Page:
Walking in the front door is Carla’s favorite view of the Pfister. As a devout Italian, she particularity loves all of the Italian frescoes. Every year they return to the Pfister to celebrate and they always pick a new room to stay in. Carla and Tommy had dozens of funny stories about run-ins with celebrities, maids, Charlie Pfister’s ghost, and more. They finished each other’s sentences. I guess that  happens when you share 18 years of memories. And may they continue to share many more, at the Pfister.

Carla and Tommy
Carla and Tommy


Pfister Files: Rosemary Steinfest

Over the next few months, I will be dusting off pages from the Pfister’s history books and sharing bits of the Pfister’s prolific history. This is the second post in this series.

Rosemary Steinfest is a bona fide rock star. She was the first and still, the only woman general manager of the Pfister Hotel. Now, after raising a family and a successful career, she golfs most every day, if she’s not at Zumba class or planning a party.

After meeting the legend herself at the Pfister in December, I knew I wanted to know more. We gabbed on the phone since she’s enjoying her retirement in sunny Arizona. I sat in the cafe imaging her warm presence radiating like the neat cup of tea keeping me company.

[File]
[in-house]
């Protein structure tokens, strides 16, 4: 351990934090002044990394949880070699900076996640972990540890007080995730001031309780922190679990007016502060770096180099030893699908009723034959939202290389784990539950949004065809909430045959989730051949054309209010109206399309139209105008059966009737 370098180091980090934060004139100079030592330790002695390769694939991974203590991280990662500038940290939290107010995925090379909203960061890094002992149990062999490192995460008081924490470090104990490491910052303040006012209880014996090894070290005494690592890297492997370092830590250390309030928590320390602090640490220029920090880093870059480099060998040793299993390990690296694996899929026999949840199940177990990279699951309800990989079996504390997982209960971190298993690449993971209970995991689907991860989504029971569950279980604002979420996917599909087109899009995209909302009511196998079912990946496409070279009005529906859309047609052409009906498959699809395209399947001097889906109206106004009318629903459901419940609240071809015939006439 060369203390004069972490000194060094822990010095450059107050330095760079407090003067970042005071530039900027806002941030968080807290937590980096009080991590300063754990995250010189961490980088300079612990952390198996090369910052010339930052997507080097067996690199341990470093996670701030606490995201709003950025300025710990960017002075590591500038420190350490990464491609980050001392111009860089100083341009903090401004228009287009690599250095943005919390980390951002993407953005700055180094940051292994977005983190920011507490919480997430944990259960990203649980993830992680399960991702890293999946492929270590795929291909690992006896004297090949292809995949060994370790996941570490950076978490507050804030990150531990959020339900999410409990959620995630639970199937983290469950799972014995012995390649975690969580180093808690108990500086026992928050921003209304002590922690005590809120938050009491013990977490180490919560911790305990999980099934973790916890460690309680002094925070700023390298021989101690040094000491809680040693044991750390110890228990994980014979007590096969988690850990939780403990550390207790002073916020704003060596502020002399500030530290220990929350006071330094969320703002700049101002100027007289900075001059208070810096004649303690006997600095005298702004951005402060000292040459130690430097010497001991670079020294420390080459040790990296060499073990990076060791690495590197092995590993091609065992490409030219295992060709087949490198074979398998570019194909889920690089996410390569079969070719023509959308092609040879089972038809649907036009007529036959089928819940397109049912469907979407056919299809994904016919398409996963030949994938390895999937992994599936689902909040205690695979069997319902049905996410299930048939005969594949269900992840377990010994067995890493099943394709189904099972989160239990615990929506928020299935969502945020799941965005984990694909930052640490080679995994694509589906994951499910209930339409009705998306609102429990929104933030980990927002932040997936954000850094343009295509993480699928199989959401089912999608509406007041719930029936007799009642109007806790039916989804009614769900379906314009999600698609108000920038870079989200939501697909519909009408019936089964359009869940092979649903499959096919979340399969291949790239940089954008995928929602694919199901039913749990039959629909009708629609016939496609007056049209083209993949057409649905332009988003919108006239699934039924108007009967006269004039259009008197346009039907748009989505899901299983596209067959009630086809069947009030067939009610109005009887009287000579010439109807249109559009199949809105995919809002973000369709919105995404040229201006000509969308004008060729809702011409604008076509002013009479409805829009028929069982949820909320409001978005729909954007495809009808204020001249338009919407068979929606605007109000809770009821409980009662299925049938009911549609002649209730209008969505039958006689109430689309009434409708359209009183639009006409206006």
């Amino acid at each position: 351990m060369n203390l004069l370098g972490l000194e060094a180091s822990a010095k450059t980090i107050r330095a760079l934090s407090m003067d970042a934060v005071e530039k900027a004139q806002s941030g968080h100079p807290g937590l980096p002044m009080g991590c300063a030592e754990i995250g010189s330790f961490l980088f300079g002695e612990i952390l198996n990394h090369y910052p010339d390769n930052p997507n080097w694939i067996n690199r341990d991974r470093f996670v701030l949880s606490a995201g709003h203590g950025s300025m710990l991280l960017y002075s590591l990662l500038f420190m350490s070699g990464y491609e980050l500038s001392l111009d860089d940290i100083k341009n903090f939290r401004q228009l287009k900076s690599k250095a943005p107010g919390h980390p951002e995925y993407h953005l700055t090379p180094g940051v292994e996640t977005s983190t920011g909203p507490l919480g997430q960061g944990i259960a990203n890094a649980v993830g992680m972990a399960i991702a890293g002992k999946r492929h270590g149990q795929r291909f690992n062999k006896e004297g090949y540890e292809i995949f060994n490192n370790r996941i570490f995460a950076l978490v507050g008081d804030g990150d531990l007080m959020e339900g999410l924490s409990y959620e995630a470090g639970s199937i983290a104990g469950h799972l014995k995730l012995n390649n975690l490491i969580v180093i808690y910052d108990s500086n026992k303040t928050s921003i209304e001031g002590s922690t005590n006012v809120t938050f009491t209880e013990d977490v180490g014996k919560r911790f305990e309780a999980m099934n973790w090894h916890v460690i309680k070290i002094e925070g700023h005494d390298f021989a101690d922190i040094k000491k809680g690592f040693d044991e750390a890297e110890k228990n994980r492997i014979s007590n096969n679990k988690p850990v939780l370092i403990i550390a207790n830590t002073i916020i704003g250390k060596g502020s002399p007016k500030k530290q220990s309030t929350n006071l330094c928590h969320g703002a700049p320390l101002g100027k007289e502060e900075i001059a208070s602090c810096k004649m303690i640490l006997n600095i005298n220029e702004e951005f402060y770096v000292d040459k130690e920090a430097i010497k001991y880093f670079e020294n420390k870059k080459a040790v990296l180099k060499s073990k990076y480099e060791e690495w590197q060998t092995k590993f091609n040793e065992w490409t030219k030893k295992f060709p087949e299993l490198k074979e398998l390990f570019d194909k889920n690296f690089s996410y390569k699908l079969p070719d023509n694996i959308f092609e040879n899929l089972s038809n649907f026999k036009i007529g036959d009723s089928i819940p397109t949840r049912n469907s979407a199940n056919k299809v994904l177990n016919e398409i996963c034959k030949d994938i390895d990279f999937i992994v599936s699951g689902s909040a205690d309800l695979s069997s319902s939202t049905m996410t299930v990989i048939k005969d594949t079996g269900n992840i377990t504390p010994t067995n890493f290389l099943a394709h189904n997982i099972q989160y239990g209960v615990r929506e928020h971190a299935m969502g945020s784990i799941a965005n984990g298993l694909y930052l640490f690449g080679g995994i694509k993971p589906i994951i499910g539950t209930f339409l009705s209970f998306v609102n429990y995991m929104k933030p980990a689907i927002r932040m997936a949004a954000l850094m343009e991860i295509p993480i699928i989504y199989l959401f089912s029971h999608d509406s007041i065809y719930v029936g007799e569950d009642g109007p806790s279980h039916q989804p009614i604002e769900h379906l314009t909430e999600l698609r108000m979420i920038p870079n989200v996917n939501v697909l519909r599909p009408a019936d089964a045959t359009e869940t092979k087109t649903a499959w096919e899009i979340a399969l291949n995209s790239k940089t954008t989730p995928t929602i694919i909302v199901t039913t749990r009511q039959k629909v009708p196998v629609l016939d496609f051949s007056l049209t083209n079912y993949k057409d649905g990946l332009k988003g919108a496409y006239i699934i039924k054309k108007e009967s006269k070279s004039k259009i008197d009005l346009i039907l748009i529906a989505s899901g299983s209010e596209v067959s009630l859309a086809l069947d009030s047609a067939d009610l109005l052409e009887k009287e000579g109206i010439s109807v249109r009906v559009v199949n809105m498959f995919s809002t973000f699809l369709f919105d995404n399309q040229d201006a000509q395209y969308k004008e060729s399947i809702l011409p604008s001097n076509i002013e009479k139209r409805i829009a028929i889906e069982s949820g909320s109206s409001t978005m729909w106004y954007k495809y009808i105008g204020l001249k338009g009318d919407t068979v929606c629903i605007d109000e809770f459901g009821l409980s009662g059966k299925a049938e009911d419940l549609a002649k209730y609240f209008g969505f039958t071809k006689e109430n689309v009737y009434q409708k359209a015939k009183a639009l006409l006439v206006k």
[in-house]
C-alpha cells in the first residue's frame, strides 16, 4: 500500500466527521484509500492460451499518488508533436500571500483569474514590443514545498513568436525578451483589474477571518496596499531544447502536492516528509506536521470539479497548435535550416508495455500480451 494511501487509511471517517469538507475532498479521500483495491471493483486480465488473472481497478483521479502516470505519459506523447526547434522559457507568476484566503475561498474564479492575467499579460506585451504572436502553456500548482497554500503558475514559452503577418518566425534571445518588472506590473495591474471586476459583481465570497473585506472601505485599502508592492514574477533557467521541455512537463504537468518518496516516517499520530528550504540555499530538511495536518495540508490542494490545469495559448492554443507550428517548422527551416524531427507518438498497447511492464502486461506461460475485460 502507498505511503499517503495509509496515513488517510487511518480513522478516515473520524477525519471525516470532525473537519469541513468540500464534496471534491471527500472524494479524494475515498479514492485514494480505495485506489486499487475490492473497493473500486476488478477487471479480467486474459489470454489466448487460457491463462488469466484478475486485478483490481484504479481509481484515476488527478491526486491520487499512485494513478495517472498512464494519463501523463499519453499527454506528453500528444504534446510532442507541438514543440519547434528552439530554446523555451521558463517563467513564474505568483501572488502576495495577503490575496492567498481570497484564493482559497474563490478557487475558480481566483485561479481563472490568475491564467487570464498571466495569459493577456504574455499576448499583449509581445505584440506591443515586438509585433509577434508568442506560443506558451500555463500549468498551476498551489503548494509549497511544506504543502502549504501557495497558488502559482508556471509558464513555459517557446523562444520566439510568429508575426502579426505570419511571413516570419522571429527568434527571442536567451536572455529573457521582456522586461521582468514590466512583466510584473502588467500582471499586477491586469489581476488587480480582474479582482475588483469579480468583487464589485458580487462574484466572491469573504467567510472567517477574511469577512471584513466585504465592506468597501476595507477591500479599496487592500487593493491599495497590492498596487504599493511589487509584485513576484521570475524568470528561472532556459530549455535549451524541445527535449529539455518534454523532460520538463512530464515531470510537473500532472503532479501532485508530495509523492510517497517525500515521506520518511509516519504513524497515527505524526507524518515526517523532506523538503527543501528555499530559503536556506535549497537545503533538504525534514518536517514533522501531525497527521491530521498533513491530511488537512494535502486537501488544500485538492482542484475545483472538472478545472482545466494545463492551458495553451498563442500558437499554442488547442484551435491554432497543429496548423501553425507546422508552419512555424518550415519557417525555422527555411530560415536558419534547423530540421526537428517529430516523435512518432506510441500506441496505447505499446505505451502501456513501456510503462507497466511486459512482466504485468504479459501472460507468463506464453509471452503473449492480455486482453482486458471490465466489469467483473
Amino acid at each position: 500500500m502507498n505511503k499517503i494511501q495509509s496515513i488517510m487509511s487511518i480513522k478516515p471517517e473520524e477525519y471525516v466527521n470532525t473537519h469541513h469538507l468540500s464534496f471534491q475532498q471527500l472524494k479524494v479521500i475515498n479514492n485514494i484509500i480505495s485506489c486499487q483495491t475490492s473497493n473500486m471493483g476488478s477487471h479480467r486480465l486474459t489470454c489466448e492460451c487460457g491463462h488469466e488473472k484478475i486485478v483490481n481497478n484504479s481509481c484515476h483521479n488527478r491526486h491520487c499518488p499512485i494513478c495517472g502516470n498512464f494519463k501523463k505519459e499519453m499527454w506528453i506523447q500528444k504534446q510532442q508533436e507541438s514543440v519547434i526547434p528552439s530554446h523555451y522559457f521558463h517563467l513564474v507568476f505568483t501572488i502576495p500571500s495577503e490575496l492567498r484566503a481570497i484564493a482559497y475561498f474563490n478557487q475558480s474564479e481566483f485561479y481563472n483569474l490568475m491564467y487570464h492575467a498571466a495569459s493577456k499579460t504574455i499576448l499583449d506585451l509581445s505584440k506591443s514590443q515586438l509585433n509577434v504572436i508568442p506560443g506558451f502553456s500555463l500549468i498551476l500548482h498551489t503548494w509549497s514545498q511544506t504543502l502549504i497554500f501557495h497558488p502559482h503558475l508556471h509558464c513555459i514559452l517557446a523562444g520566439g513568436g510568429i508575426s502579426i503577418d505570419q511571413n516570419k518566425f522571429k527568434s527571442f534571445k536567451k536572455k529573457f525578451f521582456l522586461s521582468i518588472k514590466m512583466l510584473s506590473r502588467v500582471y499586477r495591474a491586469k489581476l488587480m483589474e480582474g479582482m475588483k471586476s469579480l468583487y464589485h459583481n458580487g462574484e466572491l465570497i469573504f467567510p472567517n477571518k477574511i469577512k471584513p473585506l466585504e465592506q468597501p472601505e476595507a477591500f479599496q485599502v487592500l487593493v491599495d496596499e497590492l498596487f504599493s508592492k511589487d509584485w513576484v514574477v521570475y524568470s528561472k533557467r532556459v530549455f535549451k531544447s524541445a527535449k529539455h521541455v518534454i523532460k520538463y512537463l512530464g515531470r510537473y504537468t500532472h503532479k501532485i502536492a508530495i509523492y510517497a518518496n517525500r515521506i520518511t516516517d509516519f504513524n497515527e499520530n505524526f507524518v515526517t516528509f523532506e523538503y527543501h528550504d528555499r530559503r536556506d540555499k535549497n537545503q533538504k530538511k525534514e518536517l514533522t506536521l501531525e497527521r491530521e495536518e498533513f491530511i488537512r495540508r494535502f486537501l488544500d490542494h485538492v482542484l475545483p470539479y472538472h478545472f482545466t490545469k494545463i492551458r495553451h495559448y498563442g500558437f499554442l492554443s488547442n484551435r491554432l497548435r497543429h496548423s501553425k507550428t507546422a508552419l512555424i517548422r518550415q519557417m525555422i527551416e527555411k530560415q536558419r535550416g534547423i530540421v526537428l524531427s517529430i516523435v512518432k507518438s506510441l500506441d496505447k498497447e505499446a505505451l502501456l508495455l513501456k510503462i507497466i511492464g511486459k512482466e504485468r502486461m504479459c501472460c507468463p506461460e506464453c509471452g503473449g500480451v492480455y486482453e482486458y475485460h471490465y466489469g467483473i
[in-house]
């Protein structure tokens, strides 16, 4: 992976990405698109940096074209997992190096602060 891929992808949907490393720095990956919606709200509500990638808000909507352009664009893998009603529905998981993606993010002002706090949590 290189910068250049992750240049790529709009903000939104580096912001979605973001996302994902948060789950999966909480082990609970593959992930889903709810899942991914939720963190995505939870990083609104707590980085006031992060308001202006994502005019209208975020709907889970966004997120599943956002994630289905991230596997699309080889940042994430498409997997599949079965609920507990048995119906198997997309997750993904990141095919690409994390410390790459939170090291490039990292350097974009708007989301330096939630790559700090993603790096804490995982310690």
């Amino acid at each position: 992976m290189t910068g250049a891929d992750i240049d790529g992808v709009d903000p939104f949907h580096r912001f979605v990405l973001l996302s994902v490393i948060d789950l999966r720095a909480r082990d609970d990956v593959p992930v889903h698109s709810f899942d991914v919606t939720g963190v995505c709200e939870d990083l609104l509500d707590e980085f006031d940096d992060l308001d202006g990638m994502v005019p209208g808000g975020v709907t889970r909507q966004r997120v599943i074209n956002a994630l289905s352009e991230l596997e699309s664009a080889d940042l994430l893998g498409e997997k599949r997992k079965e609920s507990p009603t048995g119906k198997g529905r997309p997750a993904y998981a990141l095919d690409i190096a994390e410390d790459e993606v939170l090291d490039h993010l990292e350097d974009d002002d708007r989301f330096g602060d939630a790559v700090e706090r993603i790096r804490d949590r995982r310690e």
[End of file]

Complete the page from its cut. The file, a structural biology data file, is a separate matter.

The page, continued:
Rosemary Steinfest
Rosemary Steinfest

Rosemary began working as Ben Marcus’s personal secretary in 1956. She had previous experience in the movie industry with MGM pictures so Ben hired her on the spot. At the time, Ben only had 25 theaters; he didn’t own any hotels.

Throughout her 40-year tenure with the Marcus Corporation, Rosemary held the titles of director of sales, director and sales and catering, VP of the Marc Plaza hotel, and more. Of course, her most memorable position was general manager of the Pfister Hotel from 1986-1996.

She still remembers the day they promoted her. “We all attended dinner in the English Room, my children were there, and then they told me about the new position. I was so proud.” I asked what some of her favorite memories were as GM. “What can I pick out of 40 years, that is a very long story!” she retorted.

“One year, when I was in charge of coordinating the employee United Way campaign, I was really into dancing so I taught all the department heads how to do the electric slide. I did a lot of things with the employees, as opposed to as their boss.”

She admitted that it was not easy being the only woman in the executive world, but Rosemary didn’t let it get to her. “I kept my stance, and Ben and Steve always stood behind me,” she said.

Rosemary enjoyed traveling and organizing meetings for groups like the Historic Hotels of America and Preferred Hotels, as everything was of the highest caliber. “I booked all the baseball teams and the Packers. They spent one night somewhere else and wanted none of that, so I took care of them. I even brought in Regis Philbin for the Centennial,” she reminisces proudly.